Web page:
Figure 1. 

Neighbor-Joining (NJ) with corrected p-distances tree constructed with CO1 barcode sequences from different species of Physocyclus. Branch colors indicate putative species. Male chelicerae, male palps, and female epigynes are shown for each species. Numbers above branches represent significant Bootstrap support values (> 50%).

Figure 2. 

Neighbor-Joining (NJ) with corrected p-distances tree constructed with ITS2 barcode sequences from different specimens and species of Physocyclus. Branch colors indicate putative species. Numbers above branches represent significant Bootstrap support values (> 50%).

Figure 3. 

Neighbor-Joining (NJ) with corrected p-distances tree constructed with 28S barcode sequences from different specimens and species of Physocyclus. Branch colors indicate putative species. Numbers above branches represent significant Bootstrap support values (> 50%).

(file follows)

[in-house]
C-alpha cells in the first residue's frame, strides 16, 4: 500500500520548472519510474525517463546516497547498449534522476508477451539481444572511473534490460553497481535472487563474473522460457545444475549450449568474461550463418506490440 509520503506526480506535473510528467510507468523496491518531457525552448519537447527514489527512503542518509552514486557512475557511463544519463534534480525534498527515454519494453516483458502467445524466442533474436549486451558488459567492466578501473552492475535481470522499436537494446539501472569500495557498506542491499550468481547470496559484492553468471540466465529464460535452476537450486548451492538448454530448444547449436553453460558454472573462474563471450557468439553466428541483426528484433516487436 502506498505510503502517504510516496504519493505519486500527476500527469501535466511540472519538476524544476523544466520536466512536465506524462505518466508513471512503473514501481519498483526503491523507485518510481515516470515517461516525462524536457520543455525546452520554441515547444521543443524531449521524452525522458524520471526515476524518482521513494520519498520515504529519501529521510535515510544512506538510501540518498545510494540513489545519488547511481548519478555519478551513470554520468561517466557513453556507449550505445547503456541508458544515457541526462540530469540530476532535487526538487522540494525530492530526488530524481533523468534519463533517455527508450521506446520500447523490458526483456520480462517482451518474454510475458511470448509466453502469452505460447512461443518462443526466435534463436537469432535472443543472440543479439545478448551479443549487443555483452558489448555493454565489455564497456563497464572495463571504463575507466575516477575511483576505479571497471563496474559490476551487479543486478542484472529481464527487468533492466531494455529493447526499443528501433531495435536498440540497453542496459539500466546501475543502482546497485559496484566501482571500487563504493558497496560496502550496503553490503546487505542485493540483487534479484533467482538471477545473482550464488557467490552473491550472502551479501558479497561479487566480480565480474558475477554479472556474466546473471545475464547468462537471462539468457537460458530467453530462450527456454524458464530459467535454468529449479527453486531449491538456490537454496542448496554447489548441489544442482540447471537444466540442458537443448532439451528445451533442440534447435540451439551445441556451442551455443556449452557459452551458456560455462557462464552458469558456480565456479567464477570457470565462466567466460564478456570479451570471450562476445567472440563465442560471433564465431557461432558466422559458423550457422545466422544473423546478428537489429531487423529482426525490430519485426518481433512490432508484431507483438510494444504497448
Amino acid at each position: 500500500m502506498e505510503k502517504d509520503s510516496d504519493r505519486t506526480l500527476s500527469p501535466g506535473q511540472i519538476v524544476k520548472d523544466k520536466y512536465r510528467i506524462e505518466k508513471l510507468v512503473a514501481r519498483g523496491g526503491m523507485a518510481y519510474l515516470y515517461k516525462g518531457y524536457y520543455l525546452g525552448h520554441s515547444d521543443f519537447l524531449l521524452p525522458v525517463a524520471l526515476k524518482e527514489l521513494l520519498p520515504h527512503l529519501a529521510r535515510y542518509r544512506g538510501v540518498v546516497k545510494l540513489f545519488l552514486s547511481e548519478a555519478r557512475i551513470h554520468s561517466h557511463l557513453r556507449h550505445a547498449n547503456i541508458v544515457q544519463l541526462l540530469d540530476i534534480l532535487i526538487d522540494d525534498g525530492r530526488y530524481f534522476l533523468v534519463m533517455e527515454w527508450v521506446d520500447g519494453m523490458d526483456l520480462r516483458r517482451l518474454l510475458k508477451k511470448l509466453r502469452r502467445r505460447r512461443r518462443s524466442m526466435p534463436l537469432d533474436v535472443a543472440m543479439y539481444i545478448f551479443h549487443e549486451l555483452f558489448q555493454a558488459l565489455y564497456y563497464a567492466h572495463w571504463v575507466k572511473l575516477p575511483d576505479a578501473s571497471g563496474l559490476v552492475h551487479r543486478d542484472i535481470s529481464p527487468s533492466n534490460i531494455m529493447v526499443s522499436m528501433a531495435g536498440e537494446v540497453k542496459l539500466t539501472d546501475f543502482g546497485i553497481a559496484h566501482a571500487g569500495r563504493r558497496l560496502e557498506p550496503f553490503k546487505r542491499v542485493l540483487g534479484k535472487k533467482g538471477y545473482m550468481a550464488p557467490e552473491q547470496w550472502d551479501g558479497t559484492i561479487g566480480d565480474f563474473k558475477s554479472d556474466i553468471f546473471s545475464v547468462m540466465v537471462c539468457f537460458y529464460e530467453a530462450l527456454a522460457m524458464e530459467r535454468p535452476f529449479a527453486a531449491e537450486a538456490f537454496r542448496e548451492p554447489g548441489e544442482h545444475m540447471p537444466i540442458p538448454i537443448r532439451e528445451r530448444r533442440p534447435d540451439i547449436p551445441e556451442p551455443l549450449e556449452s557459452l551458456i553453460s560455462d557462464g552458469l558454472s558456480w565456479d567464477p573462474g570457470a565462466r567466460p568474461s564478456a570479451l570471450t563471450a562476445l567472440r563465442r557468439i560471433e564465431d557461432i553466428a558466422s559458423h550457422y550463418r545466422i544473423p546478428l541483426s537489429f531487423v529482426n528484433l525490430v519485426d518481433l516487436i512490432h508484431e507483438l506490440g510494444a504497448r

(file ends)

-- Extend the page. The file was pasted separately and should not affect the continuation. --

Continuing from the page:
Table 3.

Average CO1 genetic distances (p-distances) among Physocyclus species.

Species 1 2 3 4 5 6 7 8 9 10 11 12 13 14 15 16 17 18 19 20 21 22
1. P. bicornis 0.7
2. P. brevicornus 18.4 0.3
3. P. cornutus 16.4 14.1 0.2
4. P. dugesi 20.3 17.1 18.5 0.5
5. P. enaulus 17.6 17.3 15.3 17.6 4.5
6. P. franckei 20.3 17.7 17.9 18.2 17.4 0.3
7. P. gertschi 13.8 18.3 17.1 20.1 19.7 19.4 0.2
8. P. globosus 18.3 19.5 18.4 18.4 16.5 18.9 16.8 0.4
9. P. lautus 12.9 17.4 15.9 17.8 16.9 18.4 14.3 17.1 1.4
10. P. lyncis 18.0 12.7 15.8 17.3 16.2 19.1 18.3 18.3 17.3 1.1
11. P. mariachi 16.4 20.1 20.1 18.4 20.0 19.2 16.5 19.6 15.6 18.3 1.5
12. P. merus 17.6 17.2 15.8 17.9 11.0 19.7 19.1 17.9 16.9 15.5 19.4 0.9